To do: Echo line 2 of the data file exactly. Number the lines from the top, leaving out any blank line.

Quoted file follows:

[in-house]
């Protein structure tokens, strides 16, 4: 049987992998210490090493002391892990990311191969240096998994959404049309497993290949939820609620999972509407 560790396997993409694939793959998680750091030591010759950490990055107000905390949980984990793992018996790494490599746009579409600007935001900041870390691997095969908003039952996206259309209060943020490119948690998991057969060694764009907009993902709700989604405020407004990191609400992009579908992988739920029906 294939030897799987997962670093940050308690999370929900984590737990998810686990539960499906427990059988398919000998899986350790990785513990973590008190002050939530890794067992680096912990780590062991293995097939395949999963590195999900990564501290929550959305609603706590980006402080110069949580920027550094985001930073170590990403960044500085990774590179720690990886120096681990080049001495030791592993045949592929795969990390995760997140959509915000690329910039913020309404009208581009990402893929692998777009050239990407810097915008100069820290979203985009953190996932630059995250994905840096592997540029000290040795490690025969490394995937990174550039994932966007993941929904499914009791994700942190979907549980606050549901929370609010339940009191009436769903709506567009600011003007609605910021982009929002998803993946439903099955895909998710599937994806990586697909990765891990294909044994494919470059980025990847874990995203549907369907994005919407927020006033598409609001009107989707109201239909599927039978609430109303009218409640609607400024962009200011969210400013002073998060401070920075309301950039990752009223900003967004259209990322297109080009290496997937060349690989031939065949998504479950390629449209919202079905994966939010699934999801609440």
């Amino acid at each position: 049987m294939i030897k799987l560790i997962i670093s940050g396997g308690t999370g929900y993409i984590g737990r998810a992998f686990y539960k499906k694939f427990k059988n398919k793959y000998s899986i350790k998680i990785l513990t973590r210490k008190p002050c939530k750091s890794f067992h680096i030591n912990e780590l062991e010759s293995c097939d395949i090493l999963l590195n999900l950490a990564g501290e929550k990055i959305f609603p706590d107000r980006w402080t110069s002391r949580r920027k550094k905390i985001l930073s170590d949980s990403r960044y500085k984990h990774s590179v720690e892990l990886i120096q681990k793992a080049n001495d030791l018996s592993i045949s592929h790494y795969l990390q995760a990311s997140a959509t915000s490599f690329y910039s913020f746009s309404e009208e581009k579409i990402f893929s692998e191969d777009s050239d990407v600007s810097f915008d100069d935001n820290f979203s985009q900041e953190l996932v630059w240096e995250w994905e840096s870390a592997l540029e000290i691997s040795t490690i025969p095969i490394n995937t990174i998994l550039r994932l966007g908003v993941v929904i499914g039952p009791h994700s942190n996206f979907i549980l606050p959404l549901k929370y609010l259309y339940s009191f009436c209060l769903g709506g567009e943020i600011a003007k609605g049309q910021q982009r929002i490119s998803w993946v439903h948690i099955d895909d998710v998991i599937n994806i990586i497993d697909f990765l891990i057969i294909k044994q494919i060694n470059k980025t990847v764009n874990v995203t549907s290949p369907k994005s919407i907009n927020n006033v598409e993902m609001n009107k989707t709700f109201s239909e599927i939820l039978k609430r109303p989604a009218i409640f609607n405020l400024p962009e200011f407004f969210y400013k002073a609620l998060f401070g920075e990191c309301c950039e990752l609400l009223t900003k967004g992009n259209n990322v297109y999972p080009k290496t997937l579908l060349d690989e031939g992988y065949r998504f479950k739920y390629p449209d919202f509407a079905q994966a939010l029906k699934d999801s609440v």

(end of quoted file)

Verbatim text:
């Protein structure tokens, strides 16, 4: 049987992998210490090493002391892990990311191969240096998994959404049309497993290949939820609620999972509407 560790396997993409694939793959998680750091030591010759950490990055107000905390949980984990793992018996790494490599746009579409600007935001900041870390691997095969908003039952996206259309209060943020490119948690998991057969060694764009907009993902709700989604405020407004990191609400992009579908992988739920029906 294939030897799987997962670093940050308690999370929900984590737990998810686990539960499906427990059988398919000998899986350790990785513990973590008190002050939530890794067992680096912990780590062991293995097939395949999963590195999900990564501290929550959305609603706590980006402080110069949580920027550094985001930073170590990403960044500085990774590179720690990886120096681990080049001495030791592993045949592929795969990390995760997140959509915000690329910039913020309404009208581009990402893929692998777009050239990407810097915008100069820290979203985009953190996932630059995250994905840096592997540029000290040795490690025969490394995937990174550039994932966007993941929904499914009791994700942190979907549980606050549901929370609010339940009191009436769903709506567009600011003007609605910021982009929002998803993946439903099955895909998710599937994806990586697909990765891990294909044994494919470059980025990847874990995203549907369907994005919407927020006033598409609001009107989707109201239909599927039978609430109303009218409640609607400024962009200011969210400013002073998060401070920075309301950039990752009223900003967004259209990322297109080009290496997937060349690989031939065949998504479950390629449209919202079905994966939010699934999801609440």